When the Law School Student Debt Crisis Gets Personal
In the third part of The Godfather trilogy, Michael Corleone urges his son to finish law school, saying, “With a law degree, you’re taking on insurance. After that, you can do anything you want.” If that advice was ever a truism, it certainly isn’t today. Many lawyers are faced with a deadly combination of monstrously high debt and an inadequate salary with which to pay it off. In fact, for some new lawyers, loan payback due in a given year can exceed their actual earnings.
To paint a bleak picture, law school graduates are saddled with backbreaking debt. According to a 2020 ABA study, more than 95 percent of American law students take on loans to finance their education, at least in part, and the average debt carried by a law graduate is upwards of $150,000. By some estimates, law students average more than five times the amount of debt of undergraduates.
What’s more, law student loan balances can and do increase over time due to compounding interest, raising the prospect that some borrowers will never be able to pay off their debt. Graduate students typically take out loans at a higher rate of interest, which continues to accrue even as regular payments are made. If the repayment amounts are comparatively low, they may barely cover interest, which means that not only isn’t the loan balance being whittled down; it’s going up, sometimes three- or four-fold over a 10-year period.
To add to this crisis, there is a glut of lawyers in the United States, with law schools each year producing more than five times the quantity of newly minted attorneys that private and public sector employers can absorb. Well-paying legal jobs have become scarcer and scarcer. Soon after the apex of passing the bar, many new attorneys descend into contract positions, performing menial tasks at meager wages — if they can find law jobs at all.
While proposals to reduce the outstanding $1.6 trillion in student debt nationwide through loan cancellation are on the table in Congress, imminent action seems unlikely. Even if President Biden’s plan for $10,000 in loan cancellation per borrower is put in place, it would be of little help to those with debt in the $100,000 range. In the meantime, borrowers need to explore all possible channels for debt management, such as seeking loan consolidation, loan refinancing, and loan forbearance or forgiveness where available.
Forbearance and Forgiveness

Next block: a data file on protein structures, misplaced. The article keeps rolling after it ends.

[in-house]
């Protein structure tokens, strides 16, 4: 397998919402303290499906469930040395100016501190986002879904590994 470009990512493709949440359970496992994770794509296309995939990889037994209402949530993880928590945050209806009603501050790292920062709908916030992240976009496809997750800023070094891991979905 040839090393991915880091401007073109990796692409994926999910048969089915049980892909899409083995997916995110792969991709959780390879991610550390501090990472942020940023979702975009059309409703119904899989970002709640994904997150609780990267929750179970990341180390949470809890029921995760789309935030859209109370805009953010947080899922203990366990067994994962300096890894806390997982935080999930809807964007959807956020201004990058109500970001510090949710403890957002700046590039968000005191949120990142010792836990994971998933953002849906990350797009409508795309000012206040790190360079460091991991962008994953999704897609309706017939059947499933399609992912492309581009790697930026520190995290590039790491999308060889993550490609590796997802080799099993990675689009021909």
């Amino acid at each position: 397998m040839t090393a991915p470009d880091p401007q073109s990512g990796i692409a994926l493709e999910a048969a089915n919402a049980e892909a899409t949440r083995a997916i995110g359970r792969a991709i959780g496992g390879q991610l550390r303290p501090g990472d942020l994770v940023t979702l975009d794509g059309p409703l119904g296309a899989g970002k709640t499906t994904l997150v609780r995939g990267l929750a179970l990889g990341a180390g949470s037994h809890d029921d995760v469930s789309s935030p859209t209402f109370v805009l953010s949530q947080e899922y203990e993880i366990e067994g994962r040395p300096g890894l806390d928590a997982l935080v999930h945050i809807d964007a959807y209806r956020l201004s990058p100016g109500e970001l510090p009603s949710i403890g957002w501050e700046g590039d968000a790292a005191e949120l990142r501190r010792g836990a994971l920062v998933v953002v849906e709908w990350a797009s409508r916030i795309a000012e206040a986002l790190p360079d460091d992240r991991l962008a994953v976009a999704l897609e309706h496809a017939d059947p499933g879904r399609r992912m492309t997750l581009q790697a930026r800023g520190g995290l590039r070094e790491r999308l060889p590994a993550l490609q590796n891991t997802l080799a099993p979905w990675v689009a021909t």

Federal student loan forbearance, which was part of the CARES Act of early 2020, has been extended by presidential order until August 31, 2022. During this pause, payments need not be made, interest does not accrue, and collection measures for delinquencies are stayed.
Loan forbearance is a welcome relief but hardly a solution to bank on if you’re under a mountain of law school debt. There are other remedies to consider, though. If you have a federal student loan, you are eligible for an income-driven repayment (IDR) plan that sets installment amounts based on your “discretionary income.” That figure is calculated by multiplying the federal poverty guideline for your geographical location and family size by 1.5 and subtracting the result from your adjusted gross income. The loan repayment amount can vary from 10 percent to 20 percent of your discretionary income.
While IDR-set payment amounts can only make a dent in your loan balance due, there is an added benefit. An IDR plan can put you on a path to student loan forgiveness — that is, a complete wiping out of your student loan debt. Under rules adopted by the U.S. Department of Education, you may qualify for loan forgiveness if you have made 120 monthly payments while enrolled in an IDR plan and if you work for a qualified government or nonprofit employer.
Loan forgiveness is also available in other scenarios, such as for teachers at schools in low-income areas, certain recipients of Perkins Loans (for students with exceptional financial needs), people with total and permanent disabilities, and borrowers who raise the defense that they were misled by their schools or did not receive the education they were promised.
In a worst-case scenario, if your overall debt burden becomes insurmountable, filing for bankruptcy may be an option. Although student loans are generally not dischargeable debts in bankruptcy, there is an exception if you can demonstrate undue hardship. This requires showing that you’ve made good faith efforts to repay the loans, that you can’t make the payments while keeping up a minimal standard of living for yourself and your family and that your financial problems are likely to continue for most of the repayment period. Though bankruptcy has its drawbacks, it may offer the best way out of your personal law school debt crisis.